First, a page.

This past weekend I visited the aforementioned new Japanese/Brazilian/Peruvian restaurant, which is sort of a Cheesecake Factory aimed at the Prada devotee. The room is vast and visually stunning, though not wholly unique or innovative by Chicago standards. It looks like an expanded Nine steakhouse in red rather than blue.
The so-called "front-of-house" staff sets rather a pretentious tone that might not go over so well here. For example, guests are asked to call the restaurant by a certain time the afternoon before the reservation. And to think that I was mildly perturbed at one time by the gentle reminders called in by some high-end Chicago places. Comic relief comes at the greeting stand by the Host and Hostess, chosen no doubt because of some superficial similarities to characters from Sex in the City, and meant to define the target customer-- good looking, well dressed, (apparently) monied, but a little long-in-the-tooth-for-the-whole-gettup. We showed up some twenty minutes early for our 6:30 reservation so we could relax and have a cocktail at the bar. I like bars. Alas, when we politely checked in, the shiny-tied greetron would have none of it. He insisted, insisted, that we have a "FABULOUS" cocktail at our table which was quite ready, of course, because the dining room was empty. It was not nearly full when we left after 8, so Mr. Fabulous's fervent desire to flip our table likely went unfulfilled.
Anyway, our table was your usual ass-to-elbow affair, not uncommon here, although somewhat rarer in airplane-hangar sized restaurants than, say, a narrow storefront like Blackbird. But our servers and the bussers were lovely, informed, professional and thoughtful. I was impressed by their preparedness, especially since service often suffers in brand-new places. The last time I saw a big new restaurant open with good service like this was, maybe not surprisingly, Fogo de Chao. The "high end chain" seems to get the pieces together better than the more chef-driven places when the doors open.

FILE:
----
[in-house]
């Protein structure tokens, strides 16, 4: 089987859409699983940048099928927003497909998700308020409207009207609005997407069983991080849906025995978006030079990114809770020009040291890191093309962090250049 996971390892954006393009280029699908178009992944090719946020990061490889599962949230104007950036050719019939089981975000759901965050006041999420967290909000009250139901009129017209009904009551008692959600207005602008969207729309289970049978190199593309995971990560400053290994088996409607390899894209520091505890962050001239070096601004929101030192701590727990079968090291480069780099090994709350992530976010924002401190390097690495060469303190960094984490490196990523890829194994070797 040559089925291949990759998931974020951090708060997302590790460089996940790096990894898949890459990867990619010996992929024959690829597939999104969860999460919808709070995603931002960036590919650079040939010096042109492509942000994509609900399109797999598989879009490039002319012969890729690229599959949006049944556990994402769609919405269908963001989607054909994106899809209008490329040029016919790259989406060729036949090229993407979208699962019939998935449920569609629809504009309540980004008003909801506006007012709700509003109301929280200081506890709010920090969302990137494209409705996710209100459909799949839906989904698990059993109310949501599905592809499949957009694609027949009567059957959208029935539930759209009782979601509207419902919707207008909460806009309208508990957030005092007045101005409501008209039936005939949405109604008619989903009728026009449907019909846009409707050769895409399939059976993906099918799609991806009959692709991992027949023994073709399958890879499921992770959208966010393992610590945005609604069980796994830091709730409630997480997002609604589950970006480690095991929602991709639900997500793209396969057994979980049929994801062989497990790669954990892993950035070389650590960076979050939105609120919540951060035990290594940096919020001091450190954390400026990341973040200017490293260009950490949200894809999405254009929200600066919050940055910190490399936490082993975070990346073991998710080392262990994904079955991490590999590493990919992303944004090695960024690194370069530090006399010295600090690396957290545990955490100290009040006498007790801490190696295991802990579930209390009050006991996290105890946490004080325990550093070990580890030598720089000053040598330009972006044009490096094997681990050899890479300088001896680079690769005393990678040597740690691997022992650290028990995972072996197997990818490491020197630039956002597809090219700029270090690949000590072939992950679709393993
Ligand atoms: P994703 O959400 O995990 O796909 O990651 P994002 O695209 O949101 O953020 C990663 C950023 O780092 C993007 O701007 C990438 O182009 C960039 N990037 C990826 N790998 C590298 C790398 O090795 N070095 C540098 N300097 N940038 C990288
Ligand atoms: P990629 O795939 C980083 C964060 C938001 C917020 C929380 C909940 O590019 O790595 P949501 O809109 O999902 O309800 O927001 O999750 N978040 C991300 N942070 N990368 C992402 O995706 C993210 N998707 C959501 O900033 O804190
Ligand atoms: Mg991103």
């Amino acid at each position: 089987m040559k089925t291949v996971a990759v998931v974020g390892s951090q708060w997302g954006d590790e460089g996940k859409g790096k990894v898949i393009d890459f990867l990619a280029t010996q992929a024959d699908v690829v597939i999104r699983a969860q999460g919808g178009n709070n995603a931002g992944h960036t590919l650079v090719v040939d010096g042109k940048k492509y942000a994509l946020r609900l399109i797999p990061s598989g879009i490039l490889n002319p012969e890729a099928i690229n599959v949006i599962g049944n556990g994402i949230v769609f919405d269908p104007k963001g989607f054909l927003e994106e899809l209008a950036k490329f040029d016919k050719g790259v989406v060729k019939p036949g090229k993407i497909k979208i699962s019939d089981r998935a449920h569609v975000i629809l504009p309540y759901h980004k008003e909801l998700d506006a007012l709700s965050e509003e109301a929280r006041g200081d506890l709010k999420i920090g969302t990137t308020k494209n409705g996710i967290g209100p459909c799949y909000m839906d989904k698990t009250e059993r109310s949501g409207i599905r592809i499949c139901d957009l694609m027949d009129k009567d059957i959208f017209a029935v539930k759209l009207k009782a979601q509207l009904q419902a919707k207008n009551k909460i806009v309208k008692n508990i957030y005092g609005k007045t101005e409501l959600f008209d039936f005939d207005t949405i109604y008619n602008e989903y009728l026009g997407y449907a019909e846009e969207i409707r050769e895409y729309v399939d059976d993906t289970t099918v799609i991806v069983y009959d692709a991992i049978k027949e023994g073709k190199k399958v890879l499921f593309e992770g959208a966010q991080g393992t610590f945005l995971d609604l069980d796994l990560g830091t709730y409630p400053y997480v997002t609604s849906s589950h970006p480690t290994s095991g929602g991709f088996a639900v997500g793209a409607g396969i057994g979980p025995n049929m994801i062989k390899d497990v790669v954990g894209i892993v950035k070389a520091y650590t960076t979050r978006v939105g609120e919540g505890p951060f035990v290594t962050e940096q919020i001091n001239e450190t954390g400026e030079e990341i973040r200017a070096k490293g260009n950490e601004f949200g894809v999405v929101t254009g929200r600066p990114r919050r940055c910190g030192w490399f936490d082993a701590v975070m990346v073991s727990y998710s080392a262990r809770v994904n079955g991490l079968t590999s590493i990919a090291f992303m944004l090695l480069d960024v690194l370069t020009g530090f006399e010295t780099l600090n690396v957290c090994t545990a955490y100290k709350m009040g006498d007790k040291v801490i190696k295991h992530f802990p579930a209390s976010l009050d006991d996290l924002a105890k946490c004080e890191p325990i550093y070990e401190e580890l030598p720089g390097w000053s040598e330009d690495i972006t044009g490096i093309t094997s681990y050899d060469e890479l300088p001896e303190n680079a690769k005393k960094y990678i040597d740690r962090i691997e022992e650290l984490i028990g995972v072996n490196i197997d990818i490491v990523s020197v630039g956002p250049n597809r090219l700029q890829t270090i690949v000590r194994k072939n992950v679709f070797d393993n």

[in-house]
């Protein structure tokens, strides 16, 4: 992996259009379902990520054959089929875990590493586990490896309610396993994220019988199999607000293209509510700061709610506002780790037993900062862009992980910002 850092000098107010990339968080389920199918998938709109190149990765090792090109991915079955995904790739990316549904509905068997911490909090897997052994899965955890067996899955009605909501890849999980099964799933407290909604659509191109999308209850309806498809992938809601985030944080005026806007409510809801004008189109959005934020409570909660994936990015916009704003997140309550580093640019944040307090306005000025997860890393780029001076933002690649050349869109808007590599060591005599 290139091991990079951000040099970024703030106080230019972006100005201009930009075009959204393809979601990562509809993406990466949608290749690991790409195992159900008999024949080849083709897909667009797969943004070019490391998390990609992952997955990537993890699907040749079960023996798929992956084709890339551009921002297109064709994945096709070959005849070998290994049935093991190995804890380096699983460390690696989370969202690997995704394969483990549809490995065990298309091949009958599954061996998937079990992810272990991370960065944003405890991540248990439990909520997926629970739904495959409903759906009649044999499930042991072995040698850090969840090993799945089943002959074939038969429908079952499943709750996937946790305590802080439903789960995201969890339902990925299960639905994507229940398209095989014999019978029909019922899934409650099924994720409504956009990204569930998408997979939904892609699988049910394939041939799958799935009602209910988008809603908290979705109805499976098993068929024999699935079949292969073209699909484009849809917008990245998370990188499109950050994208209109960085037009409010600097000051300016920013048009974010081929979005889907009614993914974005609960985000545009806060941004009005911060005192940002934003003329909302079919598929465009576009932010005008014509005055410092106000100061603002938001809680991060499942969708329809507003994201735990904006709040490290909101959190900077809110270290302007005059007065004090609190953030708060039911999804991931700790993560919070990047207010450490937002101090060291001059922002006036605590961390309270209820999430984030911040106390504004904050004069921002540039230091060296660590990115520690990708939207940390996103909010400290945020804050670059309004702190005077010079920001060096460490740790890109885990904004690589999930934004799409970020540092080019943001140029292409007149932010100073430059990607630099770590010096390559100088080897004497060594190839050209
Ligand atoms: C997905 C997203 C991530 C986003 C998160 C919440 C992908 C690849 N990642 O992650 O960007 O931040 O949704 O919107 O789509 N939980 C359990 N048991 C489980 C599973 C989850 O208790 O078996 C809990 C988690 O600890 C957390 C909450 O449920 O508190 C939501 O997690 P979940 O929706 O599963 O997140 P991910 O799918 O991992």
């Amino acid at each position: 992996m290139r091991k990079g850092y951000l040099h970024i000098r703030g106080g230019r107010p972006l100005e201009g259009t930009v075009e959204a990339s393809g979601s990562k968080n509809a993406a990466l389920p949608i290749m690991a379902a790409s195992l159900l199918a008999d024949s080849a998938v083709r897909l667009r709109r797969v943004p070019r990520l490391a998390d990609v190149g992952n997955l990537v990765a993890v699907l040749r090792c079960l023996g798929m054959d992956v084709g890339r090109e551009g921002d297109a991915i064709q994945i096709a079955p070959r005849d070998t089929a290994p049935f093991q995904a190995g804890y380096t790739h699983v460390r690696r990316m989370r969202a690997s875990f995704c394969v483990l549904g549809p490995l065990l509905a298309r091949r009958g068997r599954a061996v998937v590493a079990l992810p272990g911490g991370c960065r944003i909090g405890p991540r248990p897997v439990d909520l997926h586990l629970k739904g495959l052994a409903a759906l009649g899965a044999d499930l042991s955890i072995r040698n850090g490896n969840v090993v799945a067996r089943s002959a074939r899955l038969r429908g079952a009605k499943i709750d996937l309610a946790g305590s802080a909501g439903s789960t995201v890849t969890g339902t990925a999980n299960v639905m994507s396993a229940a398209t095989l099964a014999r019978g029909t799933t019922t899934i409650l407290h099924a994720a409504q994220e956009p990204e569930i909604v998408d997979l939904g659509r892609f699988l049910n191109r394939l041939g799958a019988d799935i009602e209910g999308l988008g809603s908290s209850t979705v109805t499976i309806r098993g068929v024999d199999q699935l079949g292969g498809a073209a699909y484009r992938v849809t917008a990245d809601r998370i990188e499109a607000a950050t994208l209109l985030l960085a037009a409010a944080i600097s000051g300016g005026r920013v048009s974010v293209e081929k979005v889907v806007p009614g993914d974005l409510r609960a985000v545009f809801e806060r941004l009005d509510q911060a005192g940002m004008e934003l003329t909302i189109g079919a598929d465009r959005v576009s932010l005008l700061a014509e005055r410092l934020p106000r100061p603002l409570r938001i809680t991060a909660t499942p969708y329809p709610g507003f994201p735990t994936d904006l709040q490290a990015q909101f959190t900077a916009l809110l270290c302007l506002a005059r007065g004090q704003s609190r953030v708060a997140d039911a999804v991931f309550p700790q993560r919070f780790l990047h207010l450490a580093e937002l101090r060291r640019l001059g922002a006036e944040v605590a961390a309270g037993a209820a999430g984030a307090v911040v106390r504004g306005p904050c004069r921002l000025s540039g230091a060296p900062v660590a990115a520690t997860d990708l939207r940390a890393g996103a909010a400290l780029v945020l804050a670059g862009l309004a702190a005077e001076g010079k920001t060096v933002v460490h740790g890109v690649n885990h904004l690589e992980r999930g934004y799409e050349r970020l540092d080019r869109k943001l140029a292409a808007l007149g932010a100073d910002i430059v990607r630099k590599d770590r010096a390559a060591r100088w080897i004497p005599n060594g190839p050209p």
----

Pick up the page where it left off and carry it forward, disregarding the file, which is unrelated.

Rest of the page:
The food: our server noted that in the NYC and Miami outposts, everyone sticks to the Sushi and seviches which, he said, would be a mistake here given Jason Paskewitz' talents. I agree. Although the chain brought in a ringer from the other restaurants to open the sushi bar, we found the hot foods to be much better.
We started with a couple of tasty empanadas filled with roasted corn and a cheese fondue. Simple but delicious. Next, from the cold side of the menu came a tartare of toro. To be fair, this modest thimble of fish was tasty. Also to be fair, the delicate fish had been worked into a paste, over-salted and mixed with an ingredient (anchovy? duck fat?) that imparted a flavor vaguely reminiscent of Underwood deviled ham. Ay $18, it was, on balance, a disappointment.
Next came a Japanese roll with shredded, braised short rib where the fish would be. Another simple but tasty little dish. I didn't pay attention to the price, although I know the cost of ingredients was negligible. Nice execution, though. Not sure which kitchen was responsible, though I guess it was the home team.
Then came the one truly memorable dish-- moqueca, served over Nishiki (my guess) rice in a hot stone dolsot. Very nice. Good shellfish in a savory broth with more dende oil than some uninitiated palates might consider prudent. And slimy okra, too. The whole thing was bubbling furiously and smelling terrific when it arrived. For a few short minutes, the food was the center of attention. I loved this dish, if for no other reason, because I have love experimenting with variations on the risotto/paella/bibimbop/hot pot theme.
Dessert was some kind of brownie-like thing with cajeta. Forgive me, I'm more of a cheese course guy. A nice "romeo and julieta" (cheese with guava or quince paste, maybe a firm slice of dulce de leche) would be an authentic touch.
I did not spend any time with the wine list except to order a properly dry and summery cote du rhone rose for the fish. Competent caipirinhas, also. I was disappointed that there was no selection of cachacas, piscos, or aguardientes to be had. (Just a middle-shelf brand of each for mixing.) South American beers are on the list, but not yet behind the bar. The only other major menu item missing was the entire "cold bar" selection of, e.g., oysters and clams. They are working on a huge and no-doubt glamorous deck. This is the big draw in NY and at the similar high-end concept place Asia de Cuba, at least the one at the Mondrain in LA where the resort-like Skybar shares the hotel's public spaces with the restaurant. Comparisons between the two chains being inevitable, I give the edge to Asia de Cuba, which I've tried for whatever reason in both SF and LA. Though neither is as physically "FABULOUS" as our new restaurant.
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